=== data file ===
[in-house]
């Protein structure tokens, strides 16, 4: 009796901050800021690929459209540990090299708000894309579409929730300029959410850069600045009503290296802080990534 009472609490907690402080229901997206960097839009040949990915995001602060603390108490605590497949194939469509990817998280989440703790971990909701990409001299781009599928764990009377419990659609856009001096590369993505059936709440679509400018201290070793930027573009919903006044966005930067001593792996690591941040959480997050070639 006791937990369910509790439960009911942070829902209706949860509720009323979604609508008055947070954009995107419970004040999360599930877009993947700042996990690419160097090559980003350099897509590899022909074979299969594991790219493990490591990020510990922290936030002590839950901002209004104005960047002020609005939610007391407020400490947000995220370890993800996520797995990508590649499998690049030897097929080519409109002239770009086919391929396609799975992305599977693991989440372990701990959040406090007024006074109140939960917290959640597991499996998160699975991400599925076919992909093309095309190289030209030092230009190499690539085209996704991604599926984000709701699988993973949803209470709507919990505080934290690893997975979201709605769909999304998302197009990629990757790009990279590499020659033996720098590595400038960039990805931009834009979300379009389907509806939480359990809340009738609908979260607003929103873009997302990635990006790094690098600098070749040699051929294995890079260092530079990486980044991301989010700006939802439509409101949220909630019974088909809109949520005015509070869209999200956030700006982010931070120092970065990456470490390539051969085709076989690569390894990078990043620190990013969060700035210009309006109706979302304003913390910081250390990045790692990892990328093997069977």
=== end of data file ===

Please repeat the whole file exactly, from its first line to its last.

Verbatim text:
[in-house]
């Protein structure tokens, strides 16, 4: 009796901050800021690929459209540990090299708000894309579409929730300029959410850069600045009503290296802080990534 009472609490907690402080229901997206960097839009040949990915995001602060603390108490605590497949194939469509990817998280989440703790971990909701990409001299781009599928764990009377419990659609856009001096590369993505059936709440679509400018201290070793930027573009919903006044966005930067001593792996690591941040959480997050070639 006791937990369910509790439960009911942070829902209706949860509720009323979604609508008055947070954009995107419970004040999360599930877009993947700042996990690419160097090559980003350099897509590899022909074979299969594991790219493990490591990020510990922290936030002590839950901002209004104005960047002020609005939610007391407020400490947000995220370890993800996520797995990508590649499998690049030897097929080519409109002239770009086919391929396609799975992305599977693991989440372990701990959040406090007024006074109140939960917290959640597991499996998160699975991400599925076919992909093309095309190289030209030092230009190499690539085209996704991604599926984000709701699988993973949803209470709507919990505080934290690893997975979201709605769909999304998302197009990629990757790009990279590499020659033996720098590595400038960039990805931009834009979300379009389907509806939480359990809340009738609908979260607003929103873009997302990635990006790094690098600098070749040699051929294995890079260092530079990486980044991301989010700006939802439509409101949220909630019974088909809109949520005015509070869209999200956030700006982010931070120092970065990456470490390539051969085709076989690569390894990078990043620190990013969060700035210009309006109706979302304003913390910081250390990045790692990892990328093997069977």